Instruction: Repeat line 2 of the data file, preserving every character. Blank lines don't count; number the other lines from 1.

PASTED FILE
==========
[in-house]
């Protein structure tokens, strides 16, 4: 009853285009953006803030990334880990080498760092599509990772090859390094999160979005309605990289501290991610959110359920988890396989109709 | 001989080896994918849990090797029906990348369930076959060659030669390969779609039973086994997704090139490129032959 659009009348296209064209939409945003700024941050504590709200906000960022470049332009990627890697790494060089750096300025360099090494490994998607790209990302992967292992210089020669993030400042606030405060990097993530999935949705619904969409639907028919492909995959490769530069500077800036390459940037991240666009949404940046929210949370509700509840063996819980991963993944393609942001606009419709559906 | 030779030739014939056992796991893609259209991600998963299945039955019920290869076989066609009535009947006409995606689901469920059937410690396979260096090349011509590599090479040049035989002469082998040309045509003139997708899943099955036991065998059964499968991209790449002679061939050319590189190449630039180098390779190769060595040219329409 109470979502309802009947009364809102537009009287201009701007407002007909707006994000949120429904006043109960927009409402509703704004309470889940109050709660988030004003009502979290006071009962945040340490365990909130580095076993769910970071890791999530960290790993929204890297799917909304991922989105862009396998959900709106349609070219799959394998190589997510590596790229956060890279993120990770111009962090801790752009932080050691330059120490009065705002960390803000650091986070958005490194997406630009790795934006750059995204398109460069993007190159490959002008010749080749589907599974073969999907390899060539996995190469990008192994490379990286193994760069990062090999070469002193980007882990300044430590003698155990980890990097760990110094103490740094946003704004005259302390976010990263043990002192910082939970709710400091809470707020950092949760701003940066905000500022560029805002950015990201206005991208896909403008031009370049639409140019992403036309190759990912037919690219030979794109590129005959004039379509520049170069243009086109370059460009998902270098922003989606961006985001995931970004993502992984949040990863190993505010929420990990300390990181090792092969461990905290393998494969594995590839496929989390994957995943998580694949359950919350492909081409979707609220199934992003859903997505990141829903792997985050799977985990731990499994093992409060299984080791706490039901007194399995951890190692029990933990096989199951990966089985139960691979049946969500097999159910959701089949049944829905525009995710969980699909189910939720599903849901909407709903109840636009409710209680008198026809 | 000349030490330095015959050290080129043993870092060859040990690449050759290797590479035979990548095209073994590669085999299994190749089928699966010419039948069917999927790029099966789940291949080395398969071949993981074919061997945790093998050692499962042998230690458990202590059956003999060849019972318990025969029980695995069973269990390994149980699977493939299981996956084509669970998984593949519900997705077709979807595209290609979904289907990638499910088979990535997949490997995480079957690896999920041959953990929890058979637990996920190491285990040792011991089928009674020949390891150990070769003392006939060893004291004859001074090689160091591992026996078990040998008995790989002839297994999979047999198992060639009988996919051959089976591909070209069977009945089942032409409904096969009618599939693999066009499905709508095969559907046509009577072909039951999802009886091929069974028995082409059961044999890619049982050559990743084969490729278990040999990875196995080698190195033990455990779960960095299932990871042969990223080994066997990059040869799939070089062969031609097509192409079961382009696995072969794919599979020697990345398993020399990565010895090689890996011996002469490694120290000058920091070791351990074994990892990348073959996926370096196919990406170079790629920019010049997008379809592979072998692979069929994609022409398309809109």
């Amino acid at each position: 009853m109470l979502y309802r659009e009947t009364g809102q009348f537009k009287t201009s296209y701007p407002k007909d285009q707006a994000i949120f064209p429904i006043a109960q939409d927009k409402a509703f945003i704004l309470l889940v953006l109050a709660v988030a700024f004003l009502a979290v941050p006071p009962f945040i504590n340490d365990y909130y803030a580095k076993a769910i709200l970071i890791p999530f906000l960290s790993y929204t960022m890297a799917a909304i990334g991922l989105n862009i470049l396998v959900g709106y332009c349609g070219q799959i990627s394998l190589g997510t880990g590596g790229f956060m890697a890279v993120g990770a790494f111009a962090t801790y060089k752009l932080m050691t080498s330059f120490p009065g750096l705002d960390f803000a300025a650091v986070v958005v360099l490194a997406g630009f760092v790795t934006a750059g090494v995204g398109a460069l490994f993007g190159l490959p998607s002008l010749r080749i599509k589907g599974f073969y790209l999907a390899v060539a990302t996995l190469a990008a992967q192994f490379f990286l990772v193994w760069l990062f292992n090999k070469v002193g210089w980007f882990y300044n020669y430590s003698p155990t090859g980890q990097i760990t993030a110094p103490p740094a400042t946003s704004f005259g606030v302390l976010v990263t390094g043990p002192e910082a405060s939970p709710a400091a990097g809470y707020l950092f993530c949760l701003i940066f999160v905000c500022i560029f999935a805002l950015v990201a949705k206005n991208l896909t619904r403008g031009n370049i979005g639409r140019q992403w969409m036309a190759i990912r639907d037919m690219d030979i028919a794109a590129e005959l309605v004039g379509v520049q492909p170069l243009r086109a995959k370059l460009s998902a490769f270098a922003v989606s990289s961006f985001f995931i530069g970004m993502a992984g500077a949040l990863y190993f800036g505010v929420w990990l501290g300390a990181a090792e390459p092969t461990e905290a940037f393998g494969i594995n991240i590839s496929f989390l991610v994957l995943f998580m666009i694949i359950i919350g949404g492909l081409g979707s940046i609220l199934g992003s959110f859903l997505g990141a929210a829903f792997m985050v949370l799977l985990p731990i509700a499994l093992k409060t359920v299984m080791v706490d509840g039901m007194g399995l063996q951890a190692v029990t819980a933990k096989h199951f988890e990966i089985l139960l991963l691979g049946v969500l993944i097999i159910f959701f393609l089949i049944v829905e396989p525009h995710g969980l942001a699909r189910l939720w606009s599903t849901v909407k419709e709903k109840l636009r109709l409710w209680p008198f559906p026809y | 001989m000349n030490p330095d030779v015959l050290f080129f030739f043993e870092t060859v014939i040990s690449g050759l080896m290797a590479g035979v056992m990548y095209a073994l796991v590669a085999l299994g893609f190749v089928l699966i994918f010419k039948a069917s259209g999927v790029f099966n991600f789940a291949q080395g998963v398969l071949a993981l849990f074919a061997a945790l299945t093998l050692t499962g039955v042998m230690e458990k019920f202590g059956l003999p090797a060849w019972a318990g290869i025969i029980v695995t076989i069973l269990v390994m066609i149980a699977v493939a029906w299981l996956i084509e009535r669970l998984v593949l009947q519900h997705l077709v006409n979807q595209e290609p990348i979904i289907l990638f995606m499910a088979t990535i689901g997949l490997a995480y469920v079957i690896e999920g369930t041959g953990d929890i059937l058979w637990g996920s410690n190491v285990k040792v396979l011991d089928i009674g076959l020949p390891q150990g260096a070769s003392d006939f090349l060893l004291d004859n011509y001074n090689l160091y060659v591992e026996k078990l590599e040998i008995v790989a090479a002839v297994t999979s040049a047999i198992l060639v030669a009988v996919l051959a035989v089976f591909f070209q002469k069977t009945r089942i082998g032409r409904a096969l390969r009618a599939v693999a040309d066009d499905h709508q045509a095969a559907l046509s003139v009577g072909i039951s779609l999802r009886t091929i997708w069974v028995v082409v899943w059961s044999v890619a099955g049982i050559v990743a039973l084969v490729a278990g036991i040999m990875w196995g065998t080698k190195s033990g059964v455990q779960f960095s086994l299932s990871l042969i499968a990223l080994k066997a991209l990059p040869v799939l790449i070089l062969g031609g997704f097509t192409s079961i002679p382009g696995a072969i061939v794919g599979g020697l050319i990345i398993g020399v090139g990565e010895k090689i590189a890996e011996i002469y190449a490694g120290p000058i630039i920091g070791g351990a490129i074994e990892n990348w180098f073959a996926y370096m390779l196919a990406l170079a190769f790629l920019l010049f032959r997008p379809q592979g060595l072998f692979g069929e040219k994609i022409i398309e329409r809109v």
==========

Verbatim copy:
């Protein structure tokens, strides 16, 4: 009853285009953006803030990334880990080498760092599509990772090859390094999160979005309605990289501290991610959110359920988890396989109709 | 001989080896994918849990090797029906990348369930076959060659030669390969779609039973086994997704090139490129032959 659009009348296209064209939409945003700024941050504590709200906000960022470049332009990627890697790494060089750096300025360099090494490994998607790209990302992967292992210089020669993030400042606030405060990097993530999935949705619904969409639907028919492909995959490769530069500077800036390459940037991240666009949404940046929210949370509700509840063996819980991963993944393609942001606009419709559906 | 030779030739014939056992796991893609259209991600998963299945039955019920290869076989066609009535009947006409995606689901469920059937410690396979260096090349011509590599090479040049035989002469082998040309045509003139997708899943099955036991065998059964499968991209790449002679061939050319590189190449630039180098390779190769060595040219329409 109470979502309802009947009364809102537009009287201009701007407002007909707006994000949120429904006043109960927009409402509703704004309470889940109050709660988030004003009502979290006071009962945040340490365990909130580095076993769910970071890791999530960290790993929204890297799917909304991922989105862009396998959900709106349609070219799959394998190589997510590596790229956060890279993120990770111009962090801790752009932080050691330059120490009065705002960390803000650091986070958005490194997406630009790795934006750059995204398109460069993007190159490959002008010749080749589907599974073969999907390899060539996995190469990008192994490379990286193994760069990062090999070469002193980007882990300044430590003698155990980890990097760990110094103490740094946003704004005259302390976010990263043990002192910082939970709710400091809470707020950092949760701003940066905000500022560029805002950015990201206005991208896909403008031009370049639409140019992403036309190759990912037919690219030979794109590129005959004039379509520049170069243009086109370059460009998902270098922003989606961006985001995931970004993502992984949040990863190993505010929420990990300390990181090792092969461990905290393998494969594995590839496929989390994957995943998580694949359950919350492909081409979707609220199934992003859903997505990141829903792997985050799977985990731990499994093992409060299984080791706490039901007194399995951890190692029990933990096989199951990966089985139960691979049946969500097999159910959701089949049944829905525009995710969980699909189910939720599903849901909407709903109840636009409710209680008198026809 | 000349030490330095015959050290080129043993870092060859040990690449050759290797590479035979990548095209073994590669085999299994190749089928699966010419039948069917999927790029099966789940291949080395398969071949993981074919061997945790093998050692499962042998230690458990202590059956003999060849019972318990025969029980695995069973269990390994149980699977493939299981996956084509669970998984593949519900997705077709979807595209290609979904289907990638499910088979990535997949490997995480079957690896999920041959953990929890058979637990996920190491285990040792011991089928009674020949390891150990070769003392006939060893004291004859001074090689160091591992026996078990040998008995790989002839297994999979047999198992060639009988996919051959089976591909070209069977009945089942032409409904096969009618599939693999066009499905709508095969559907046509009577072909039951999802009886091929069974028995082409059961044999890619049982050559990743084969490729278990040999990875196995080698190195033990455990779960960095299932990871042969990223080994066997990059040869799939070089062969031609097509192409079961382009696995072969794919599979020697990345398993020399990565010895090689890996011996002469490694120290000058920091070791351990074994990892990348073959996926370096196919990406170079790629920019010049997008379809592979072998692979069929994609022409398309809109």